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Illinois Money Woes Threaten Interlibrary Lending

By Prescott Carlson in News on Jun 5, 2010 4:30PM

Photo by ankylosaur
One of the great things about the public library system in the modern age is the ability to stumble across a book recommendation online then immediately jump over to the library website, search for the book title you want, and put it on hold. Your branch doesn't have it? No problem, they'll automatically initiate an interlibrary loan and the book will be delivered to your local library, often within a couple of business days.

But that convenience could be in jeopardy as Illinois gets further and further behind in its bills including payments to libraries -- no state funds have been issued to the nine regional library systems in almost a year. The lack of funding so drastically affected the North Suburban Library System that it completely shut down on May 31, leaving 49 suburban libraries scrambling to continue their interlibrary van deliveries by paying for it themselves. Many are tapping into their already dwindling book budgets to provide the service, which for the Park Ridge Public Library alone will cost $3,400 per month.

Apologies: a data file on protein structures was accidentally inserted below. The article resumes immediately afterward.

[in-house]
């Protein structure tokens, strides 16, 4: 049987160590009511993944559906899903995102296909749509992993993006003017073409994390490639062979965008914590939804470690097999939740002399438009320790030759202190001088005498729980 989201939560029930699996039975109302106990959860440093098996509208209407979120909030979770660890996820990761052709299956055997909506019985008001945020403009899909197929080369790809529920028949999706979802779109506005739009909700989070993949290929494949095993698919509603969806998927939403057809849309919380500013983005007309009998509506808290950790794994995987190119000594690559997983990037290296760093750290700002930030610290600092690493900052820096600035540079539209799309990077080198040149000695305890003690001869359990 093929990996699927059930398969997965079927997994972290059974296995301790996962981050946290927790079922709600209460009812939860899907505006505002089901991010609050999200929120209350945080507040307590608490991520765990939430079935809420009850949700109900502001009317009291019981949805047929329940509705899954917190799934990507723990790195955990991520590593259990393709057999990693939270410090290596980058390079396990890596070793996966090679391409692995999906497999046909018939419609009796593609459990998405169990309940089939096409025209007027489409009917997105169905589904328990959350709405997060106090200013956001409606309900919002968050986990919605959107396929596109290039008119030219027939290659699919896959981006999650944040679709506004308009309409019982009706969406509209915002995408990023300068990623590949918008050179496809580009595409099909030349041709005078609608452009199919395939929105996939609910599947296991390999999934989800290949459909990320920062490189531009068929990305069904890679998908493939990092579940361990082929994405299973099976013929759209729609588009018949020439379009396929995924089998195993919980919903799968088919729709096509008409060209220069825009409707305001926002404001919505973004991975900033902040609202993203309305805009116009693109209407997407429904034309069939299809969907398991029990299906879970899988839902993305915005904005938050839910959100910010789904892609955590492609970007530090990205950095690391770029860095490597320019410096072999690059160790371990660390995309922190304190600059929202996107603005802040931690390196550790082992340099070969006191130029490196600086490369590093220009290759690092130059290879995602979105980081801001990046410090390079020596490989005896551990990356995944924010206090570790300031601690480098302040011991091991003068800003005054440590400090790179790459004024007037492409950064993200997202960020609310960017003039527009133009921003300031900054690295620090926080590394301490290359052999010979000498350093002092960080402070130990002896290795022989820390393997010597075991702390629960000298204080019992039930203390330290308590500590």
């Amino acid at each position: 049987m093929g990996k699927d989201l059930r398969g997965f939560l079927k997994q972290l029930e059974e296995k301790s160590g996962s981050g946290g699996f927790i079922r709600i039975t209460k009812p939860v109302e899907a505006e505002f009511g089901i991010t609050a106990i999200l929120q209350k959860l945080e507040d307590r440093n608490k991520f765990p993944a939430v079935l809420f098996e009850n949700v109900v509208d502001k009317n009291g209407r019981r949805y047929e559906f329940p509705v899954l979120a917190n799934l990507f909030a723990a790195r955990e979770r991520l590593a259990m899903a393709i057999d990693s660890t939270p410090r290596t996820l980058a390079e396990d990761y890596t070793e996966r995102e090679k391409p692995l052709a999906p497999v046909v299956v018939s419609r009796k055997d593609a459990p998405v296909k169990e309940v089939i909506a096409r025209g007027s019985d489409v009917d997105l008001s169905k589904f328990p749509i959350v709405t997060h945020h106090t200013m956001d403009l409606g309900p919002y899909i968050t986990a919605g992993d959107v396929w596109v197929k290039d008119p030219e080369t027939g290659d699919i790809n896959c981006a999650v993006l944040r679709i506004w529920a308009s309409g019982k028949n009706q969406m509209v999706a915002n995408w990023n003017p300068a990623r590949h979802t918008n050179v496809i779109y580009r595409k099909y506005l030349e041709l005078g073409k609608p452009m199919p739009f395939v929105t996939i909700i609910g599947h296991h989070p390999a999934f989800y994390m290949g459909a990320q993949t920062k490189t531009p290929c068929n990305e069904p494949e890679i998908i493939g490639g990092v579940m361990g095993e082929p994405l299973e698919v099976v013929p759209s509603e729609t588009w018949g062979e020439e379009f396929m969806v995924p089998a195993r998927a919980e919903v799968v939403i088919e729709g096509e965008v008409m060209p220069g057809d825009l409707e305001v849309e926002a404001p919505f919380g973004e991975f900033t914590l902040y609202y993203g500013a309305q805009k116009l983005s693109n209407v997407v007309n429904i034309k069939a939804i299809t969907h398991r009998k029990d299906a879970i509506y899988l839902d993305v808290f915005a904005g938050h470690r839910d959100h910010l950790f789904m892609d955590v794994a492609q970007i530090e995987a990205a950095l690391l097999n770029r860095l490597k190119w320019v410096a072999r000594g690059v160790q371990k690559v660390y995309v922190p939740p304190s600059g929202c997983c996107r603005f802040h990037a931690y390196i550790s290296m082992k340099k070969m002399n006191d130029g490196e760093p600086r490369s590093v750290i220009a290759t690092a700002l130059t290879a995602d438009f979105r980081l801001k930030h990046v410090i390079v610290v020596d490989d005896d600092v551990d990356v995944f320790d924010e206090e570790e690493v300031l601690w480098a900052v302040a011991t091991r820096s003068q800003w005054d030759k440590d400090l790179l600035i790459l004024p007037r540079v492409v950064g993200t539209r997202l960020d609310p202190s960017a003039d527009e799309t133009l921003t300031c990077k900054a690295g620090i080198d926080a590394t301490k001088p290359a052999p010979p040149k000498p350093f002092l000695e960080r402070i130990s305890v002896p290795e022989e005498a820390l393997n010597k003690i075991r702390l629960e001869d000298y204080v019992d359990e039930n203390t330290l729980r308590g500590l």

Round Lake Library Director Jim DiDonato was quoted as saying the elimination of interlibrary loans "would be a significant and dramatic loss," adding:

"People can still borrow items, by state statute, but will they want to drive to Peoria or Cairo or Springfield to pick them up?"

DiDonato reported that the library processed a record 5,498 interlibrary loans in March, and that in these hard economic times checkouts are at an all-time high and people are flocking to the library to fill out unemployment benefit applications on the library's computers. The independent interlibrary system is undergoing a three-month trial period, but if after three months it proves unsustainable, van delivery will be eliminated and the libraries may turn to mailing books, the cost of which would be passed on to patrons.